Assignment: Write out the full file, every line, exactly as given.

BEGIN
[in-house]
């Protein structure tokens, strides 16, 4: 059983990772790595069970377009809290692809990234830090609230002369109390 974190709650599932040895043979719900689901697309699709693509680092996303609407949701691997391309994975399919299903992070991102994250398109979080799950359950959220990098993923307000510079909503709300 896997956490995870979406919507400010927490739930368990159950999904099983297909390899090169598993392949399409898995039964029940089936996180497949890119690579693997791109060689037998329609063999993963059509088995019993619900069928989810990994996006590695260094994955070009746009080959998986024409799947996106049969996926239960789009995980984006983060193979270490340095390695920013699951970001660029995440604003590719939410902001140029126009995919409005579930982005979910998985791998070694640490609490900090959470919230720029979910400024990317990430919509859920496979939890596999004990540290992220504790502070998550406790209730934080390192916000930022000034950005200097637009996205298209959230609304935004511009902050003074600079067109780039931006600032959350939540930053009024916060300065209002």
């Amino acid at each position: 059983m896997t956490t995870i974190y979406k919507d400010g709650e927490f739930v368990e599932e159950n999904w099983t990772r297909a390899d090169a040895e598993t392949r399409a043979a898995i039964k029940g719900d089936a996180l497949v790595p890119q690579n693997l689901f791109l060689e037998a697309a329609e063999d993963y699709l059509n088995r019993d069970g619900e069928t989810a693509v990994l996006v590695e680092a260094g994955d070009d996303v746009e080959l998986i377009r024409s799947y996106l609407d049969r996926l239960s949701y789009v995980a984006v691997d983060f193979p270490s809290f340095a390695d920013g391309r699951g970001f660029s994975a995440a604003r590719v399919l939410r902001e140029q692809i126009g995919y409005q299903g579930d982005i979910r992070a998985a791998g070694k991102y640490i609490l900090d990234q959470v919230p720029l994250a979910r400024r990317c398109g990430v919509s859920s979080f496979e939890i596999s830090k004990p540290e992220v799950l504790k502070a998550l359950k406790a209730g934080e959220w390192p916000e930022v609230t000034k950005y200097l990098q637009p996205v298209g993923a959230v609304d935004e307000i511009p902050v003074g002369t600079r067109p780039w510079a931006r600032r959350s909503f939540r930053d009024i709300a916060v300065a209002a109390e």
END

[in-house]
């Protein structure tokens, strides 16, 4: 059983990772790595069970377009809290692809990234830090609230002369109390 974190709650599932040895043979719900689901697309699709693509680092996303609407949701691997391309994975399919299903992070991102994250398109979080799950359950959220990098993923307000510079909503709300 896997956490995870979406919507400010927490739930368990159950999904099983297909390899090169598993392949399409898995039964029940089936996180497949890119690579693997791109060689037998329609063999993963059509088995019993619900069928989810990994996006590695260094994955070009746009080959998986024409799947996106049969996926239960789009995980984006983060193979270490340095390695920013699951970001660029995440604003590719939410902001140029126009995919409005579930982005979910998985791998070694640490609490900090959470919230720029979910400024990317990430919509859920496979939890596999004990540290992220504790502070998550406790209730934080390192916000930022000034950005200097637009996205298209959230609304935004511009902050003074600079067109780039931006600032959350939540930053009024916060300065209002």
């Amino acid at each position: 059983m896997t956490t995870i974190y979406k919507d400010g709650e927490f739930v368990e599932e159950n999904w099983t990772r297909a390899d090169a040895e598993t392949r399409a043979a898995i039964k029940g719900d089936a996180l497949v790595p890119q690579n693997l689901f791109l060689e037998a697309a329609e063999d993963y699709l059509n088995r019993d069970g619900e069928t989810a693509v990994l996006v590695e680092a260094g994955d070009d996303v746009e080959l998986i377009r024409s799947y996106l609407d049969r996926l239960s949701y789009v995980a984006v691997d983060f193979p270490s809290f340095a390695d920013g391309r699951g970001f660029s994975a995440a604003r590719v399919l939410r902001e140029q692809i126009g995919y409005q299903g579930d982005i979910r992070a998985a791998g070694k991102y640490i609490l900090d990234q959470v919230p720029l994250a979910r400024r990317c398109g990430v919509s859920s979080f496979e939890i596999s830090k004990p540290e992220v799950l504790k502070a998550l359950k406790a209730g934080e959220w390192p916000e930022v609230t000034k950005y200097l990098q637009p996205v298209g993923a959230v609304d935004e307000i511009p902050v003074g002369t600079r067109p780039w510079a931006r600032r959350s909503f939540r930053d009024i709300a916060v300065a209002a109390e």